So, thank you to Boydell & Brewer for sending a copy and I look forward to reviewing it.
Medieval history is one of my passions (I’m even writing a book within this period!) and so every once in a while I’ll review a very unusual book on this period. The last one that I can bring to memory is The Age of Sutton Hoo (from the same publisher), though I have reviewed a number of medieval history and nonfiction books in the past, including: Vikings, Saxons, and Celts, God’s Crucible, Mysteries of the Middle Ages, Barbarians to Angels, and The Inheritance of Rome.
Looks like I should be attending Writers With Drinks on February 13th. Now at the moment I only have vague connotations of what this event will exactly be about, but the name of it has me both hopeful and intrigued. The website doesn’t give me a lot info to go on, but the following people will be in attendance:
Vikram Chandra (Sacred Games)
Cherie Priest (Boneshaker)
James Rollins (The Doomsday Key)
Andrew Porter (The Theory Of Light And Matter)
Derek Powazek (Fray Magazine)
While I haven’t read Sacred Games, I’ve been kind of curious and interested in it since it came out in 2006. So it’ll be interesting to hear some of this author’s work. Cherie Priest will be a delight to meet, having interviewed her for the next episode of BookBanter, which will be up on February 1st. James Rollins is now a good friend and a past interviewee on BookBanter and it will be great to see him again and perhaps hear some of his new book, Altar of Eden.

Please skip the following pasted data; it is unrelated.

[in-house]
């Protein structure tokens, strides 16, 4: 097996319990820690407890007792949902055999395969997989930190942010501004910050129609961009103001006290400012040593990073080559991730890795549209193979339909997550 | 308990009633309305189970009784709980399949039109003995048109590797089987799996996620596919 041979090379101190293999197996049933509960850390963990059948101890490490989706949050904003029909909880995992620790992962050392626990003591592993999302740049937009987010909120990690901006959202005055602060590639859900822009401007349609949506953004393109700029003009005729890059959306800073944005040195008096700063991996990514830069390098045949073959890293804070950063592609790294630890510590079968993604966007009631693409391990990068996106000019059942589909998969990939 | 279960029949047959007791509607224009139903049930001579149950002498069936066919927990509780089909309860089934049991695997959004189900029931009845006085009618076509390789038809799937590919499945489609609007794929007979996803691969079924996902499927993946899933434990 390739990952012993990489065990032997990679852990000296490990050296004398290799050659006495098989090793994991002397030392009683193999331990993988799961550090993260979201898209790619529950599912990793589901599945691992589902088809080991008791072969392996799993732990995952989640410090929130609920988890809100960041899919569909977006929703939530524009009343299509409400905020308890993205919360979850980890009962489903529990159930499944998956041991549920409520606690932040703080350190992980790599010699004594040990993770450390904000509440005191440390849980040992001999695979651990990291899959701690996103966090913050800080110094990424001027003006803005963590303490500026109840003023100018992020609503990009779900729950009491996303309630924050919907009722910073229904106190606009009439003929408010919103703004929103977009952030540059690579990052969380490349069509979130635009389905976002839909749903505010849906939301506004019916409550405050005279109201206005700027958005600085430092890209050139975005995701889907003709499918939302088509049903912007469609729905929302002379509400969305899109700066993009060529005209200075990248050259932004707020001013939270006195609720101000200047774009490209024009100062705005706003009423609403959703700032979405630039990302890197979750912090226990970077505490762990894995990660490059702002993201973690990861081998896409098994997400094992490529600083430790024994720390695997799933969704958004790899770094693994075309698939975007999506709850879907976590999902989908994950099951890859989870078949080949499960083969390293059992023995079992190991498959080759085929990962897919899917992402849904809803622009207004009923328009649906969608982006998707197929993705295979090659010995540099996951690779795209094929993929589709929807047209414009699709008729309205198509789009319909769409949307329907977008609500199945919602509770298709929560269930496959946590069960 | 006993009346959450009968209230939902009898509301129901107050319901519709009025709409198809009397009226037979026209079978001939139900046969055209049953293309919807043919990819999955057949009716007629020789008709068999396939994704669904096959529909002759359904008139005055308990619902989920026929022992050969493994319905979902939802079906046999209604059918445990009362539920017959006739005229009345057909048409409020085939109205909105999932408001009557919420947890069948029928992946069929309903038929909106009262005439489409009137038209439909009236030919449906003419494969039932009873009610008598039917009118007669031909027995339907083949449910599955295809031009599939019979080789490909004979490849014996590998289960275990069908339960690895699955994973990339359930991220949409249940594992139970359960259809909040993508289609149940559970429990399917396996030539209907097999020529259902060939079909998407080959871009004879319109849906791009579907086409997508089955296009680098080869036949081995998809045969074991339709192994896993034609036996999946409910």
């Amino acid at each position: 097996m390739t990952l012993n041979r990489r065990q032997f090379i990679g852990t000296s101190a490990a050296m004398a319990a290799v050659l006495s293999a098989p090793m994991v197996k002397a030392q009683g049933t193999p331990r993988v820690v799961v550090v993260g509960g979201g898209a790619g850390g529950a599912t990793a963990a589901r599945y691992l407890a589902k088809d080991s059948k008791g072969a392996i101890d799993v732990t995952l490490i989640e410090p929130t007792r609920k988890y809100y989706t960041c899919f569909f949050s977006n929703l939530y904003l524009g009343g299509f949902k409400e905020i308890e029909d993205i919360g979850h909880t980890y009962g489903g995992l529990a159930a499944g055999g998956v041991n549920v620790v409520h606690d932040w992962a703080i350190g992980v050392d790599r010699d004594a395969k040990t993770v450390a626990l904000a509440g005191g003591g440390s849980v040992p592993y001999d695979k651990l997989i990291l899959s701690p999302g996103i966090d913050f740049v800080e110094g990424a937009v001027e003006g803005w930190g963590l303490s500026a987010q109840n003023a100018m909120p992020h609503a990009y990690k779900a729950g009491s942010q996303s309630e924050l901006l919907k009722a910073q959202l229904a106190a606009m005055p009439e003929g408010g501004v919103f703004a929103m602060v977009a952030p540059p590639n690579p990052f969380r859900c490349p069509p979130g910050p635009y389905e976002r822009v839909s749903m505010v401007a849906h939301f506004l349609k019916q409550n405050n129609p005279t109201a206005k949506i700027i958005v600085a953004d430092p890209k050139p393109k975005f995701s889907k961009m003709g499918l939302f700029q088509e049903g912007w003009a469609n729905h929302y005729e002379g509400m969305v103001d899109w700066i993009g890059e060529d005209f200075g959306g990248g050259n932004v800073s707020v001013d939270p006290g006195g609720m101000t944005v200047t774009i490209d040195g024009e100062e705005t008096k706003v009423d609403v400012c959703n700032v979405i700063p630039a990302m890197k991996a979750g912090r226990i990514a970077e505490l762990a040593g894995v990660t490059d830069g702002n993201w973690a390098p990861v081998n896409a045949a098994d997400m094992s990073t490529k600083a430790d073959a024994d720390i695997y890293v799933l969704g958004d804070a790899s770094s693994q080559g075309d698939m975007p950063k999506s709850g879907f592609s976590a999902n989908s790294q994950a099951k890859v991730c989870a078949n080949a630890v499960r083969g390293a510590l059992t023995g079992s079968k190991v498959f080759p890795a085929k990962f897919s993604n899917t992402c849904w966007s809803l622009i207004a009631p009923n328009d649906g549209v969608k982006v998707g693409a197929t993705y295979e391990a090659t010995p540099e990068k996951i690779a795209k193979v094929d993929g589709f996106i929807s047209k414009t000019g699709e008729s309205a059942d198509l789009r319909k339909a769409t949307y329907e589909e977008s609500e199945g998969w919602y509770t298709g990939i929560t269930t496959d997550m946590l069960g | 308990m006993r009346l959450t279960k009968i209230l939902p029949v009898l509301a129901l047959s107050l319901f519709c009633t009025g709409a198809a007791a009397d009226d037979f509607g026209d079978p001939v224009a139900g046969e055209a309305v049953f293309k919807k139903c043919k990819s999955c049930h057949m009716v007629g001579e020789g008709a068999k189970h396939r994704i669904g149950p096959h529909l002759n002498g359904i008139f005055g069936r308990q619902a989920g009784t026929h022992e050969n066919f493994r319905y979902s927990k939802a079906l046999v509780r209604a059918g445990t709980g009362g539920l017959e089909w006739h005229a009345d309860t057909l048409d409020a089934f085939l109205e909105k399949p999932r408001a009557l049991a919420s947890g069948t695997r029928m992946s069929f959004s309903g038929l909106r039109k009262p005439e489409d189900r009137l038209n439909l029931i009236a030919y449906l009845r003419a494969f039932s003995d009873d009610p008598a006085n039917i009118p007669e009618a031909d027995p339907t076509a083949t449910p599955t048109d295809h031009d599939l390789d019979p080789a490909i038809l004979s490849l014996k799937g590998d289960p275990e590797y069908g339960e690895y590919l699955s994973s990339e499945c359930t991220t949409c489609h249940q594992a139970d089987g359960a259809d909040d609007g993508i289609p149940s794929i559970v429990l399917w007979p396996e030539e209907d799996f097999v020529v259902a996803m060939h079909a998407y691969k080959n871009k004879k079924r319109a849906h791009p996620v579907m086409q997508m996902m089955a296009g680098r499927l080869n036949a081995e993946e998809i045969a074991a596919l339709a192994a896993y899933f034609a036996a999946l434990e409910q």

And then of course, there should be drinks.
Perhaps I’ll see some other familiar faces too . . .
And to think for a little while I was wondering who I was going to be interviewing this year . . .
With the Cherie Priest interview set to go in Episode 25 next week on February 1st, and an interview with Kim Stanley Robinson in the bag . . .
Will be scheduling soon for my Seth Grahame-Smith interview, where we’ll be talking about his new forthcoming book, Abraham Lincoln: Vampire Hunter . . .
I also have set for this Friday an interview with David Grann, author of the fantastic book Lost City of Z (and you can read a little about what I thought of it here) . . .
And finally, today I had a publicist contacting me about possibly interviewing the great author, Peter Straub, for his forthcoming book, A Dark Matter. I don’t think I was even aware Straub had a new book coming out . . .
So far 2010 is turning out to be a great year for BookBanter!